Late last year we mentioned a stunning discovery in northern Kazakhstan: more than fifty massive, ancient geoglyphs that had gone undetected until found by a researcher using Google Earth.
NASA has recently joined the effort to learn more about these mysterious sites, and a couple of weeks ago they released satellite photographs of some of the figures. And they have now also put photography of the region on a task list for astronauts aboard the International Space Station, though they note that “it may take some time for the crew to take imagery… since we are under the mercy of sun elevation angles, weather constraints and crew schedule”.
The glyphs were first discovered in 2007 by ‘armchair archaeologist’ Dmitriy Dey, a Kazakh economist, after being inspired to search for ancient structures in the landscape of his homeland using Google Earth after watching a Discovery Channel documentary. He has continued his meticulous search since then, and has now documented some 260 structures.
And professional archaeologists are now suggesting that, like other ‘recent’ discoveries such as Gobekli Tepe, the Kazakhstan glyphs are changing the way we look at early peoples:
Persis B. Clarkson, an archaeologist at the University of Winnipeg who viewed some of Mr. Dey’s images, said these figures and similar ones in Peru and Chile were changing views about early nomads.
“The idea that foragers could amass the numbers of people necessary to undertake large-scale projects — like creating the Kazakhstan geoglyphs — has caused archaeologists to deeply rethink the nature and timing of sophisticated large-scale human organization as one that predates settled and civilized societies,” Dr. Clarkson wrote in an email.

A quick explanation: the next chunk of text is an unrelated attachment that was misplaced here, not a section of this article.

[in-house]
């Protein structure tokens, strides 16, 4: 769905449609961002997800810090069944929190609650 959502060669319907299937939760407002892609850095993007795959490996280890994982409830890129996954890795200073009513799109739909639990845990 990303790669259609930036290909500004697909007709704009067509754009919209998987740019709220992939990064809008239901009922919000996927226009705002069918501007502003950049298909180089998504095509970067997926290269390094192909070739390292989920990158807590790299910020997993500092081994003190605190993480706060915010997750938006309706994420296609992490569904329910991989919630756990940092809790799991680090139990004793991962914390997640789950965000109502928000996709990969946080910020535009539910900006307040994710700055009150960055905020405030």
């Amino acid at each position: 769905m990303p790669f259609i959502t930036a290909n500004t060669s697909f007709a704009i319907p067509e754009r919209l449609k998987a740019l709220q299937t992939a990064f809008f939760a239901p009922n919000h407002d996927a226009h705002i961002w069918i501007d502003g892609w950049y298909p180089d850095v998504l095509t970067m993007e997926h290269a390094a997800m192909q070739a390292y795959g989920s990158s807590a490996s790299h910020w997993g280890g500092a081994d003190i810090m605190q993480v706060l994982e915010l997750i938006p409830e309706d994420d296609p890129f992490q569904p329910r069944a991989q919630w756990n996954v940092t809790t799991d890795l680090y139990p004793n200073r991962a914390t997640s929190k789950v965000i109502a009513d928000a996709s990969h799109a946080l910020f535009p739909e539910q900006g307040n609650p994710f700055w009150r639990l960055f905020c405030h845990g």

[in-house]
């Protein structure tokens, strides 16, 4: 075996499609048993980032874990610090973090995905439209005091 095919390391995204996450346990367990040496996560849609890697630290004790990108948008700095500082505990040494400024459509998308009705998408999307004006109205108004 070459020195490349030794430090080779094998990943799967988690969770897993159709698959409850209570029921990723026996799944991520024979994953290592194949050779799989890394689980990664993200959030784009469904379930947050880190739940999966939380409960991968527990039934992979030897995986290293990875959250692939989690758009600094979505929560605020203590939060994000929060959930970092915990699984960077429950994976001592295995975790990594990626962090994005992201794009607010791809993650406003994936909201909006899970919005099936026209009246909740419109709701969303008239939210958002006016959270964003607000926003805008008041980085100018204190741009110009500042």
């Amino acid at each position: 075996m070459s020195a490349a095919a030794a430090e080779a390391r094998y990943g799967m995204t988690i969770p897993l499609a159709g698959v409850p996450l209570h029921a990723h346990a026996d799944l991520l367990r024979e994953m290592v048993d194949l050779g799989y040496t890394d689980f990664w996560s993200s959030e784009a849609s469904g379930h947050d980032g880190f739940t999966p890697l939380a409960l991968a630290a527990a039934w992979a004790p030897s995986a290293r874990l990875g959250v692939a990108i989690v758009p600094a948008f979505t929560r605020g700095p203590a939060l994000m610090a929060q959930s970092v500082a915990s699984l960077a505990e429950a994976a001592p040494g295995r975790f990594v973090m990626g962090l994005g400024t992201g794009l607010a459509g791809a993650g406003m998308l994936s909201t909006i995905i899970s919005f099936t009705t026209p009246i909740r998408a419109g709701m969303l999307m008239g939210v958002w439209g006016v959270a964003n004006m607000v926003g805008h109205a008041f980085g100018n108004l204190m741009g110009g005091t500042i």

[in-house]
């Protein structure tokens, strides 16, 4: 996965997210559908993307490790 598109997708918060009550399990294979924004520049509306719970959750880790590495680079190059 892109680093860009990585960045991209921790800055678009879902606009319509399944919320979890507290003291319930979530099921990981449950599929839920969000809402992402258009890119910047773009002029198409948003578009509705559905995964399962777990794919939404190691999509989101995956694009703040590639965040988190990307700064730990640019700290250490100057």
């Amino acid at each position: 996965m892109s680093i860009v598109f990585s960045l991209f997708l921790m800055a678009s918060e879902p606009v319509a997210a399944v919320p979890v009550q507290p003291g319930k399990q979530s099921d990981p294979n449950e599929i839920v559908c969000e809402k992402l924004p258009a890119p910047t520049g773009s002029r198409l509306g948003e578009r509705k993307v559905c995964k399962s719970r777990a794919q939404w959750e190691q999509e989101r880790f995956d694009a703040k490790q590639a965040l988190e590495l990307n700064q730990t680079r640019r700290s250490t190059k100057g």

“Enormous efforts” went into the structures, agreed Giedre Motuzaite Matuzeviciute, an archaeologist from Cambridge University and a lecturer at Vilnius University in Lithuania, who visited two of the sites last year. She said by email that she was dubious about calling the structures geoglyphs — a term applied to the enigmatic Nazca Lines in Peru that depict animals and plants — because geoglyphs “define art rather than objects with function.”
Dr. Matuzeviciute and two archaeologists from Kostanay University, Andrey Logvin and Irina Shevnina, discussed the figures at a meeting of European archaeologists in Istanbul last year.
Artifacts from near some of the structures, such as spear-heads, date back to a Neolithic settlement that lived in the area around 6,000 to 10,000 years ago, suggesting the geoglyphs are close to twice the age of the Egyptian pyramids. But other preliminary tests of some construction material used resulted in a date of around 800 BCE – so for now the actual date they were built remains an unanswered question.
In any case, this is certainly an ongoing investigation that we will surely be keeping a close eye on!